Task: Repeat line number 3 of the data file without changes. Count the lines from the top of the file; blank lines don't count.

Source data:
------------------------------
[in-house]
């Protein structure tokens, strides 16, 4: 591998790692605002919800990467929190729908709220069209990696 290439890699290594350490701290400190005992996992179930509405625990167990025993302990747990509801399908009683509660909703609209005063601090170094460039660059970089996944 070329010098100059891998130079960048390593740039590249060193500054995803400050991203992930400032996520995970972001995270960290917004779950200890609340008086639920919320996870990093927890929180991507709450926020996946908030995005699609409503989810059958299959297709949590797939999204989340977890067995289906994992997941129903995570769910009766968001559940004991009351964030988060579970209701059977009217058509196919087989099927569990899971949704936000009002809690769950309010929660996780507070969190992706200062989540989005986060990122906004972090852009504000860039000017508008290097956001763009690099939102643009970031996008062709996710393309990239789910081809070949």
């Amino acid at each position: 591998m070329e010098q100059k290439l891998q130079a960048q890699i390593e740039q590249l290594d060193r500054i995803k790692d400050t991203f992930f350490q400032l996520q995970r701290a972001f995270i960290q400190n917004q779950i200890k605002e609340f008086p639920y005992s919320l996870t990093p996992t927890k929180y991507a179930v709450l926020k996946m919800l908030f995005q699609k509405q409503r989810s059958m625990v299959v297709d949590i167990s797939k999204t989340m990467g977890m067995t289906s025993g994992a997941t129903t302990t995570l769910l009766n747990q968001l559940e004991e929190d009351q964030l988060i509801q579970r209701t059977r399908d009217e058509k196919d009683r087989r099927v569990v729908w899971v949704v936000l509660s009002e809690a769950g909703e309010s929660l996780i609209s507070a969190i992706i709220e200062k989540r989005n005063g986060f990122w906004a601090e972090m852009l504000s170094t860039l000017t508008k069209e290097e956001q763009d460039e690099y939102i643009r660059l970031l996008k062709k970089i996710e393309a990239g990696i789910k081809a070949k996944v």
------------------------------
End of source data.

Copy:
């Amino acid at each position: 591998m070329e010098q100059k290439l891998q130079a960048q890699i390593e740039q590249l290594d060193r500054i995803k790692d400050t991203f992930f350490q400032l996520q995970r701290a972001f995270i960290q400190n917004q779950i200890k605002e609340f008086p639920y005992s919320l996870t990093p996992t927890k929180y991507a179930v709450l926020k996946m919800l908030f995005q699609k509405q409503r989810s059958m625990v299959v297709d949590i167990s797939k999204t989340m990467g977890m067995t289906s025993g994992a997941t129903t302990t995570l769910l009766n747990q968001l559940e004991e929190d009351q964030l988060i509801q579970r209701t059977r399908d009217e058509k196919d009683r087989r099927v569990v729908w899971v949704v936000l509660s009002e809690a769950g909703e309010s929660l996780i609209s507070a969190i992706i709220e200062k989540r989005n005063g986060f990122w906004a601090e972090m852009l504000s170094t860039l000017t508008k069209e290097e956001q763009d460039e690099y939102i643009r660059l970031l996008k062709k970089i996710e393309a990239g990696i789910k081809a070949k996944v």